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Wisconsin officials act to help Northern Plains drought 

BISMARCK, N.D. (AP) — Wisconsin Gov. Scott Walker is taking steps to make it easier for farmers in his state to help out their drought-stricken colleagues in the Northern Plains.

Walker on Wednesday declared a 30-day "state of emergency" for the purpose of transporting loads of forage to North Dakota, South Dakota and Montana. The states have been dealing with extreme drought this summer that has devastated crops and forced many ranchers to sell off cattle.

State agriculture and transportation officials in Wisconsin are relaxing certain commercial driving restrictions and fees to aid the transport of hay and other forage west.

"Wisconsin farmers are generously offering to donate their forage to help out farm families in these states, and this order will allow them to transport their donations through the state more easily while still maintaining safety," Walker said in a statement. "Wisconsin farmers want to do their part to help their neighbors, and the state is going to do its part, too."

North Dakota's Agriculture Department, North Dakota State University and the Michigan-based nonprofit Ag Community Relief earlier this month announced a program to accept hay donations at a site near the university's Fargo campus. The feed will be distributed to needy producers in the three states through a lottery drawing.

Applications from ranchers in all three states are being taken at the North Dakota Agriculture Department's website through the end of this month, with the first hay drawing in early September. More drawings will be held as donations allow.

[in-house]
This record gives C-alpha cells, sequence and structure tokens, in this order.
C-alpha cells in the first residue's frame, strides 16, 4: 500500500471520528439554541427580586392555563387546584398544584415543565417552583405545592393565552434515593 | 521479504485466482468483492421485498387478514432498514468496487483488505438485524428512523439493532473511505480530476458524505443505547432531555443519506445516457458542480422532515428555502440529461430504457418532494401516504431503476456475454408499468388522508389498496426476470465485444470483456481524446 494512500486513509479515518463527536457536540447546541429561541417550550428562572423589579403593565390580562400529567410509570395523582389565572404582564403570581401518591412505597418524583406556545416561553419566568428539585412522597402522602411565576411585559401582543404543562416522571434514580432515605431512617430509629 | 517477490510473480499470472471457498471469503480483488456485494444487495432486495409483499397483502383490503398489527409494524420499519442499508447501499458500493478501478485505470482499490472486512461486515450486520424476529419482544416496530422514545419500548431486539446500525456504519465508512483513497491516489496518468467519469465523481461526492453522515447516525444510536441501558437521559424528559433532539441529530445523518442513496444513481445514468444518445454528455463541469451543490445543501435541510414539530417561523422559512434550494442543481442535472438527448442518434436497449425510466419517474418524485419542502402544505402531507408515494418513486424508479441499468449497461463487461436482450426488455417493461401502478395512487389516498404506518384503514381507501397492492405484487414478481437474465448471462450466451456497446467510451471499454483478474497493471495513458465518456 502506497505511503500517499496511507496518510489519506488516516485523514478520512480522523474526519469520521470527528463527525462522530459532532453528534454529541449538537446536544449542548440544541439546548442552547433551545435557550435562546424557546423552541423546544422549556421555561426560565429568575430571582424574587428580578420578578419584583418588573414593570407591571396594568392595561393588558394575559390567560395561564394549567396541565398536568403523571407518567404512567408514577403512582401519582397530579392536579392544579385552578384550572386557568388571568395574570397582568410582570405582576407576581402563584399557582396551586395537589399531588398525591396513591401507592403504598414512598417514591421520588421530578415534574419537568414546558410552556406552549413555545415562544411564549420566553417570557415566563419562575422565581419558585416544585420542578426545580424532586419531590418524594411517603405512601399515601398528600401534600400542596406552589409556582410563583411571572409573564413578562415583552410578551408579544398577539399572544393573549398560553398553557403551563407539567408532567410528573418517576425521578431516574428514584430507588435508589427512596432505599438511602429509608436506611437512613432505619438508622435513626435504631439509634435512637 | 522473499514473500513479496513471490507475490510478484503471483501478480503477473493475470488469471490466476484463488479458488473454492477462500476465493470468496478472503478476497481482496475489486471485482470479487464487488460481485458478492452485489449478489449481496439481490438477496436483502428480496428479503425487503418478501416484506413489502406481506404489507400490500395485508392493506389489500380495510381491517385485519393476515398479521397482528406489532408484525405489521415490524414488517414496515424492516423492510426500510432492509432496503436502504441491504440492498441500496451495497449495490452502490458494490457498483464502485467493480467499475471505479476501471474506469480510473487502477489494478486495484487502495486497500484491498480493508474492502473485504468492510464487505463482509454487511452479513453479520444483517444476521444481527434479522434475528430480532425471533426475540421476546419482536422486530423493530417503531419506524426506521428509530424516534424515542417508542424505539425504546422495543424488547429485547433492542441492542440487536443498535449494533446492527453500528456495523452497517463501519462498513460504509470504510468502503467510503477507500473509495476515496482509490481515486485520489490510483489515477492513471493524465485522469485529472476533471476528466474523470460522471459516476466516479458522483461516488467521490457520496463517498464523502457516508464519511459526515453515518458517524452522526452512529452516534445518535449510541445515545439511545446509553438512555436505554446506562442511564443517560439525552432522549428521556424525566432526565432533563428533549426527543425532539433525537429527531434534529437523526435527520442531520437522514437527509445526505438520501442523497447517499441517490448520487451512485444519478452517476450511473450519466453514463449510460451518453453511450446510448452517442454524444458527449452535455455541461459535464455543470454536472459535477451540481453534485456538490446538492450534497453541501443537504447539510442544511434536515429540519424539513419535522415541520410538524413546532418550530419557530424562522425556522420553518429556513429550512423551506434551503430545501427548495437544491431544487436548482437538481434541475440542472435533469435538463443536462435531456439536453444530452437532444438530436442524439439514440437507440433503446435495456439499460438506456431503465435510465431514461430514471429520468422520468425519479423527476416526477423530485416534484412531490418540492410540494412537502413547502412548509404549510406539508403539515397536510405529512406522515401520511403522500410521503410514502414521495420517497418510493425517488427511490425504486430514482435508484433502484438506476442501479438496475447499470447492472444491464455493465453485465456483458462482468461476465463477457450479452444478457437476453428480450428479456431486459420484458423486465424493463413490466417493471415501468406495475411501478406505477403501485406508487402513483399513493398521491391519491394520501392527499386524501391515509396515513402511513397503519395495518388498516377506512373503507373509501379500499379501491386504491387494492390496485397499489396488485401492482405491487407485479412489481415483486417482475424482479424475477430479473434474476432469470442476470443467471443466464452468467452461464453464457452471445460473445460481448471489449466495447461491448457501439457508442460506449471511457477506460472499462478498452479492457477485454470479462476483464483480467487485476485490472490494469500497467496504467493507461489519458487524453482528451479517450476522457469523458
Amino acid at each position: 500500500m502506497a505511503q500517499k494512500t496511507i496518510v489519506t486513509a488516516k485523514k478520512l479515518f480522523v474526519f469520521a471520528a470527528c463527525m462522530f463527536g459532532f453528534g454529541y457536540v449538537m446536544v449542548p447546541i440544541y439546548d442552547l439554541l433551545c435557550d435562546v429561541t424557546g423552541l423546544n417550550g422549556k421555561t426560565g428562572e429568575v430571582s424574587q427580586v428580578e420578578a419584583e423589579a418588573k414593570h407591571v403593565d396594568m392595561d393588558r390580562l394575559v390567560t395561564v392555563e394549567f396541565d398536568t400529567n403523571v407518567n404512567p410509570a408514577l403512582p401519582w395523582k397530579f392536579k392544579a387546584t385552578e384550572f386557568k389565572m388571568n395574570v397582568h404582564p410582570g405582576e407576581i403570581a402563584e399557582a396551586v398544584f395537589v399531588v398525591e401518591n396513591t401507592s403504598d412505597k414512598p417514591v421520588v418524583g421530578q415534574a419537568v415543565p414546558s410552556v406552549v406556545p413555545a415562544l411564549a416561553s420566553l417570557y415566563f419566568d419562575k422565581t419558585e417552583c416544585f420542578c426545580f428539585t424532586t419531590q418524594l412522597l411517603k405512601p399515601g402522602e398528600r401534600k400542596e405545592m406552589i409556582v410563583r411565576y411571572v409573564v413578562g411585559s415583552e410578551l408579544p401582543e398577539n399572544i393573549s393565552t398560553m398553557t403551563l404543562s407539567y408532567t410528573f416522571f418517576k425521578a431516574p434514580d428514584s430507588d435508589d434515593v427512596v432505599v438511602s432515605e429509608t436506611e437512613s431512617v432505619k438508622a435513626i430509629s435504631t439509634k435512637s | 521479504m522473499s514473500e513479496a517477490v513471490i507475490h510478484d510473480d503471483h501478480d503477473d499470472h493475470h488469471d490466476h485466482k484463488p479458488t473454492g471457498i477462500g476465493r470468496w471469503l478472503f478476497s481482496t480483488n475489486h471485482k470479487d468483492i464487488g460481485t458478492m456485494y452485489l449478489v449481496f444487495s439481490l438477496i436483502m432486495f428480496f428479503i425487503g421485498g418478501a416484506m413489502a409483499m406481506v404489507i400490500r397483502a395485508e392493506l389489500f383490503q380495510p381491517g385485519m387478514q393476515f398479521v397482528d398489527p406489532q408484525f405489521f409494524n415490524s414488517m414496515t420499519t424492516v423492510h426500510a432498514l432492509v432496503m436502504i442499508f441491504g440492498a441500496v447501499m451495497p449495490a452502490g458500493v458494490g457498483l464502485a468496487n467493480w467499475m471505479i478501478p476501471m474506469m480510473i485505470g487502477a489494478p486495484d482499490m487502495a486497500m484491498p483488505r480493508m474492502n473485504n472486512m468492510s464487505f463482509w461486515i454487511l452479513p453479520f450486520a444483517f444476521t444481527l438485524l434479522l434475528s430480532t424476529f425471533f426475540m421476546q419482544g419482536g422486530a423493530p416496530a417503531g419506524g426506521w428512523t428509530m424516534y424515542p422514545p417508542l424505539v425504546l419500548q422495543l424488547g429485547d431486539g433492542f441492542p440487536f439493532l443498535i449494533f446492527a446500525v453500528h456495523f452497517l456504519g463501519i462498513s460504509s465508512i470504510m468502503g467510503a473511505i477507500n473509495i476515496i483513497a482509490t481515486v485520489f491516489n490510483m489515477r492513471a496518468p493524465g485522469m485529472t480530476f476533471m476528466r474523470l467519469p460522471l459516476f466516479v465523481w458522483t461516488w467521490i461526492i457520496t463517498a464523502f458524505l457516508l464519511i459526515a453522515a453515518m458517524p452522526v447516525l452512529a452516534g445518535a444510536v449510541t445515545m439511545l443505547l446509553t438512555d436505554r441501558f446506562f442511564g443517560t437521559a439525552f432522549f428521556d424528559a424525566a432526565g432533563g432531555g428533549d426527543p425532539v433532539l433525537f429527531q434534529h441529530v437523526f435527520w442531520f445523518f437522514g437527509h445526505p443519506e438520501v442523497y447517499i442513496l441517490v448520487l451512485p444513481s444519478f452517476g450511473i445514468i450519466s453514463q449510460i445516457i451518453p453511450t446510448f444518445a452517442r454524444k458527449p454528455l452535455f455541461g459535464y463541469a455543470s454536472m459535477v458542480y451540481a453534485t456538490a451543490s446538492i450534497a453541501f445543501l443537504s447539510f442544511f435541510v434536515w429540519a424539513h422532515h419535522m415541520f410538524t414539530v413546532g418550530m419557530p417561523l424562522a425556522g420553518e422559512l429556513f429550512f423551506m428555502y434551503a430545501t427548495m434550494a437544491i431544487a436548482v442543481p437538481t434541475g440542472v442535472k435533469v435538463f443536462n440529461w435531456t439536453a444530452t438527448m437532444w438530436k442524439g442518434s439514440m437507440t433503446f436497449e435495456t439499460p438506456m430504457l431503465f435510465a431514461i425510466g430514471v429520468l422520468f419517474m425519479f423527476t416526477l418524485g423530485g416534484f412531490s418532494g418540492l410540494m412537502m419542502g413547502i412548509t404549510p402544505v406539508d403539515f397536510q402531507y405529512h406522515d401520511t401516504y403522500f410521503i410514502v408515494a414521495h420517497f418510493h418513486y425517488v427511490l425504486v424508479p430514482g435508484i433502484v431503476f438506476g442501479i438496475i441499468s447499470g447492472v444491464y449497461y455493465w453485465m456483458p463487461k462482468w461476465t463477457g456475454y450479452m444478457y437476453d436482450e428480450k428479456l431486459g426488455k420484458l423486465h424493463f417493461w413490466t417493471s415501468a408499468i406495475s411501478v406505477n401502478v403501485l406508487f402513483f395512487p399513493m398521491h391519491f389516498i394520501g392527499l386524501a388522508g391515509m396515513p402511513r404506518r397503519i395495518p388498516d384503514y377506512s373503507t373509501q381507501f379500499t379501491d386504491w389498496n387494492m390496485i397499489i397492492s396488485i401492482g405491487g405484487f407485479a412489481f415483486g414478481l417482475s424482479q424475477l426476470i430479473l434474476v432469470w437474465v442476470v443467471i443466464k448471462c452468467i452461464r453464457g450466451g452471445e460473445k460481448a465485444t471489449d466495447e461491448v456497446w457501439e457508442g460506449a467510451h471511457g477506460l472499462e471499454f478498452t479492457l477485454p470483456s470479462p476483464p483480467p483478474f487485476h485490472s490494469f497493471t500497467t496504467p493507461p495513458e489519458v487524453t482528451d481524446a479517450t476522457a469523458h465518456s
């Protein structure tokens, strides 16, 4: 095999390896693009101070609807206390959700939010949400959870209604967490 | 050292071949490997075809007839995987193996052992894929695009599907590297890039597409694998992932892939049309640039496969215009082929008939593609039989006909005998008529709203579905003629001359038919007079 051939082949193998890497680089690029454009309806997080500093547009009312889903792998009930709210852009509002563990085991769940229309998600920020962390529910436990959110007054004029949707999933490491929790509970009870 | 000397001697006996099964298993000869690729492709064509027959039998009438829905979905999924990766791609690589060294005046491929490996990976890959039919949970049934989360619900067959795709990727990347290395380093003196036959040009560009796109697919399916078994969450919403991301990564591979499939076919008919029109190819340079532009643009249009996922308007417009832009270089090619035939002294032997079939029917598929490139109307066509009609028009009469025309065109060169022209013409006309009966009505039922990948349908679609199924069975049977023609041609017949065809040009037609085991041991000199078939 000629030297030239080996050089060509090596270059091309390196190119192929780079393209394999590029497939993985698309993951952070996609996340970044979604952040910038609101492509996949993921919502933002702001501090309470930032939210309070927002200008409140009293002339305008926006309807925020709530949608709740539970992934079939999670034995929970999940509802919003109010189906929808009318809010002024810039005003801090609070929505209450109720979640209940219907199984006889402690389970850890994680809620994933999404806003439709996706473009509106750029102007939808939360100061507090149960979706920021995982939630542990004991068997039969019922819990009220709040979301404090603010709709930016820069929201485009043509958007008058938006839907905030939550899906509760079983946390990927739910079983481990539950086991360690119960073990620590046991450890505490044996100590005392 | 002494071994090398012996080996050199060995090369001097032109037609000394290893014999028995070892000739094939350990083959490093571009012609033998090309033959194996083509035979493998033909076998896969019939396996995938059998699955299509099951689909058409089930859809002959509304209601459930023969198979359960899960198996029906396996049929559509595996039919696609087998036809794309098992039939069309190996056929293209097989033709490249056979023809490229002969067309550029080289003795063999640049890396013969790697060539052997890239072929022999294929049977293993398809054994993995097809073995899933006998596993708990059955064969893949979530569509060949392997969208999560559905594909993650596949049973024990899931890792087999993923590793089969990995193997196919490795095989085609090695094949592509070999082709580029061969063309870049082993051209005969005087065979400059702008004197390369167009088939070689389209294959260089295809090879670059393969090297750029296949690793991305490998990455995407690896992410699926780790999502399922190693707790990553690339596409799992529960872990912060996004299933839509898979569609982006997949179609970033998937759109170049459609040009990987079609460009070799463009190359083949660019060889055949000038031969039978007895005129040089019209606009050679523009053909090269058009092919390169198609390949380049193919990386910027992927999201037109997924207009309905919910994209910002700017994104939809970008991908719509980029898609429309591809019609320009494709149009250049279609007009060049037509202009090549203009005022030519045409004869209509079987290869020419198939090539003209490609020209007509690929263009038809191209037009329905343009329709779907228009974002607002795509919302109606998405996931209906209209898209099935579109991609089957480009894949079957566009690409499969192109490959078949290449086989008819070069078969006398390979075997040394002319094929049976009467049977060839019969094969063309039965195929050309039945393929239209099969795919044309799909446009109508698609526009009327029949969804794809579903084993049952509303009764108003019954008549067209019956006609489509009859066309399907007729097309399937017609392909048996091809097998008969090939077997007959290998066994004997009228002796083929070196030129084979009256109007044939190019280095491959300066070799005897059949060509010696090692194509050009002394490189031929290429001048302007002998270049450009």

Demand for hay has pushed prices in the region to as much as double the normal cost, and there is heavy interest in the hay lottery. The department as of Thursday had received 840 applications from ranchers in the three states.

"We know for sure that around 10 to 12 (semitrailer) loads or so are coming from Michigan through Ag Community Relief, and have heard of more possible," department spokeswoman Michelle Mielke said.

The most recent U.S. Drought Monitor map , released Thursday, shows 82 percent of North Dakota, 76 percent of South Dakota and 70 percent of Montana are in some stage of drought. The map lists 44 percent of North Dakota, 25 percent of Montana and 6 percent of South Dakota in extreme or exceptional drought, the two worst categories.

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